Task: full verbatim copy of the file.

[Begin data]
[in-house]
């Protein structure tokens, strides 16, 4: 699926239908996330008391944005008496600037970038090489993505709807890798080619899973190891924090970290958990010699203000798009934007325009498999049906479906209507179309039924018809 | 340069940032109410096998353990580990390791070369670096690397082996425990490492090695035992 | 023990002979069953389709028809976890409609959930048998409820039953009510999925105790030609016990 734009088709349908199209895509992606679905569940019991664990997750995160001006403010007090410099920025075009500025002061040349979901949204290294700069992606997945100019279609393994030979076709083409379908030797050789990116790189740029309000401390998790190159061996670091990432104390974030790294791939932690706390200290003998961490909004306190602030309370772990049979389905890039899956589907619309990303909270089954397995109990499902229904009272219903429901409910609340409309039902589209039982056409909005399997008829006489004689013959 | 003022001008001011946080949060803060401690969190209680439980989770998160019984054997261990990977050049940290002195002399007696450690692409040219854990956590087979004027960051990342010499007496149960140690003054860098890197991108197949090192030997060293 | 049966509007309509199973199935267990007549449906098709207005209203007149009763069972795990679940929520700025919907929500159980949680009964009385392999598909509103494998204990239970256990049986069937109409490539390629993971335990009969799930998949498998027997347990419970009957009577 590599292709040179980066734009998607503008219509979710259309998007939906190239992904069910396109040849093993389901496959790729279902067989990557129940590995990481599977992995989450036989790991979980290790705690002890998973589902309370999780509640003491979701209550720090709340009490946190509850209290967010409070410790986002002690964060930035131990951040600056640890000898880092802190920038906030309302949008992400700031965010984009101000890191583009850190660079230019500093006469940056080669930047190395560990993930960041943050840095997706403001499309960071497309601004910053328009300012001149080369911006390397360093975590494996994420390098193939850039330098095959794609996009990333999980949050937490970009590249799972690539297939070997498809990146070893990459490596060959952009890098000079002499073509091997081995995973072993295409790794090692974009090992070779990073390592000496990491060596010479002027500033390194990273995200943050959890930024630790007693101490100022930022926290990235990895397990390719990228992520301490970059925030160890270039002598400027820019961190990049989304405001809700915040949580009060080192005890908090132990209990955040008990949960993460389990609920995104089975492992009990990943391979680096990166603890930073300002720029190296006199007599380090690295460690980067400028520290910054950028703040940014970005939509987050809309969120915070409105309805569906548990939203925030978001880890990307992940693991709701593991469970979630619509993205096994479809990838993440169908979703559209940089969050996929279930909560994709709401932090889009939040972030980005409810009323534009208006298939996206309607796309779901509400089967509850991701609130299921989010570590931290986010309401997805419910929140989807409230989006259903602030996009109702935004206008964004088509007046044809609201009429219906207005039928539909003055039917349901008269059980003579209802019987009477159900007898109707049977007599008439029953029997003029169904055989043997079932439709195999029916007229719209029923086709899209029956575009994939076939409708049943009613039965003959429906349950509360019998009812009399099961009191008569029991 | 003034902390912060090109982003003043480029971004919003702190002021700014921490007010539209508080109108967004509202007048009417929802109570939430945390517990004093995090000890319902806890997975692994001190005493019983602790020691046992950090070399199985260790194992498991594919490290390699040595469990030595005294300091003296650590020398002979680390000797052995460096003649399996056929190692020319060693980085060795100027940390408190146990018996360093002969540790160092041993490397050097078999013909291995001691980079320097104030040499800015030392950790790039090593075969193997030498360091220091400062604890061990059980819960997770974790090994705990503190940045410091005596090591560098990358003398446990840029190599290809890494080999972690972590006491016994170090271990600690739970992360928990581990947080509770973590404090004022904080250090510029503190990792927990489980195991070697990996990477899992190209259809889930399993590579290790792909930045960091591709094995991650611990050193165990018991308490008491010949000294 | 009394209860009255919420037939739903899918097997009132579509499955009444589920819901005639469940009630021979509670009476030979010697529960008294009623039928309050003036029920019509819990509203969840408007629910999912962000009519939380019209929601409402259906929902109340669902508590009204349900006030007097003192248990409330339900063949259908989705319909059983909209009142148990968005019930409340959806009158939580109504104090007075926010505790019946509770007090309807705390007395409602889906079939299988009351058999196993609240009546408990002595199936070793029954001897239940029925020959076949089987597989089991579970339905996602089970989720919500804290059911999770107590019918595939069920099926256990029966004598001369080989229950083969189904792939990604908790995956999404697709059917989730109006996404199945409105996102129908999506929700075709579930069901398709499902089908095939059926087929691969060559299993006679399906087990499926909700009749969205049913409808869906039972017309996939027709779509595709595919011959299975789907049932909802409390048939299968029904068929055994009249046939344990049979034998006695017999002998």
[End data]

[in-house]
């Protein structure tokens, strides 16, 4: 699926239908996330008391944005008496600037970038090489993505709807890798080619899973190891924090970290958990010699203000798009934007325009498999049906479906209507179309039924018809 | 340069940032109410096998353990580990390791070369670096690397082996425990490492090695035992 | 023990002979069953389709028809976890409609959930048998409820039953009510999925105790030609016990 734009088709349908199209895509992606679905569940019991664990997750995160001006403010007090410099920025075009500025002061040349979901949204290294700069992606997945100019279609393994030979076709083409379908030797050789990116790189740029309000401390998790190159061996670091990432104390974030790294791939932690706390200290003998961490909004306190602030309370772990049979389905890039899956589907619309990303909270089954397995109990499902229904009272219903429901409910609340409309039902589209039982056409909005399997008829006489004689013959 | 003022001008001011946080949060803060401690969190209680439980989770998160019984054997261990990977050049940290002195002399007696450690692409040219854990956590087979004027960051990342010499007496149960140690003054860098890197991108197949090192030997060293 | 049966509007309509199973199935267990007549449906098709207005209203007149009763069972795990679940929520700025919907929500159980949680009964009385392999598909509103494998204990239970256990049986069937109409490539390629993971335990009969799930998949498998027997347990419970009957009577 590599292709040179980066734009998607503008219509979710259309998007939906190239992904069910396109040849093993389901496959790729279902067989990557129940590995990481599977992995989450036989790991979980290790705690002890998973589902309370999780509640003491979701209550720090709340009490946190509850209290967010409070410790986002002690964060930035131990951040600056640890000898880092802190920038906030309302949008992400700031965010984009101000890191583009850190660079230019500093006469940056080669930047190395560990993930960041943050840095997706403001499309960071497309601004910053328009300012001149080369911006390397360093975590494996994420390098193939850039330098095959794609996009990333999980949050937490970009590249799972690539297939070997498809990146070893990459490596060959952009890098000079002499073509091997081995995973072993295409790794090692974009090992070779990073390592000496990491060596010479002027500033390194990273995200943050959890930024630790007693101490100022930022926290990235990895397990390719990228992520301490970059925030160890270039002598400027820019961190990049989304405001809700915040949580009060080192005890908090132990209990955040008990949960993460389990609920995104089975492992009990990943391979680096990166603890930073300002720029190296006199007599380090690295460690980067400028520290910054950028703040940014970005939509987050809309969120915070409105309805569906548990939203925030978001880890990307992940693991709701593991469970979630619509993205096994479809990838993440169908979703559209940089969050996929279930909560994709709401932090889009939040972030980005409810009323534009208006298939996206309607796309779901509400089967509850991701609130299921989010570590931290986010309401997805419910929140989807409230989006259903602030996009109702935004206008964004088509007046044809609201009429219906207005039928539909003055039917349901008269059980003579209802019987009477159900007898109707049977007599008439029953029997003029169904055989043997079932439709195999029916007229719209029923086709899209029956575009994939076939409708049943009613039965003959429906349950509360019998009812009399099961009191008569029991 | 003034902390912060090109982003003043480029971004919003702190002021700014921490007010539209508080109108967004509202007048009417929802109570939430945390517990004093995090000890319902806890997975692994001190005493019983602790020691046992950090070399199985260790194992498991594919490290390699040595469990030595005294300091003296650590020398002979680390000797052995460096003649399996056929190692020319060693980085060795100027940390408190146990018996360093002969540790160092041993490397050097078999013909291995001691980079320097104030040499800015030392950790790039090593075969193997030498360091220091400062604890061990059980819960997770974790090994705990503190940045410091005596090591560098990358003398446990840029190599290809890494080999972690972590006491016994170090271990600690739970992360928990581990947080509770973590404090004022904080250090510029503190990792927990489980195991070697990996990477899992190209259809889930399993590579290790792909930045960091591709094995991650611990050193165990018991308490008491010949000294 | 009394209860009255919420037939739903899918097997009132579509499955009444589920819901005639469940009630021979509670009476030979010697529960008294009623039928309050003036029920019509819990509203969840408007629910999912962000009519939380019209929601409402259906929902109340669902508590009204349900006030007097003192248990409330339900063949259908989705319909059983909209009142148990968005019930409340959806009158939580109504104090007075926010505790019946509770007090309807705390007395409602889906079939299988009351058999196993609240009546408990002595199936070793029954001897239940029925020959076949089987597989089991579970339905996602089970989720919500804290059911999770107590019918595939069920099926256990029966004598001369080989229950083969189904792939990604908790995956999404697709059917989730109006996404199945409105996102129908999506929700075709579930069901398709499902089908095939059926087929691969060559299993006679399906087990499926909700009749969205049913409808869906039972017309996939027709779509595709595919011959299975789907049932909802409390048939299968029904068929055994009249046939344990049979034998006695017999002998």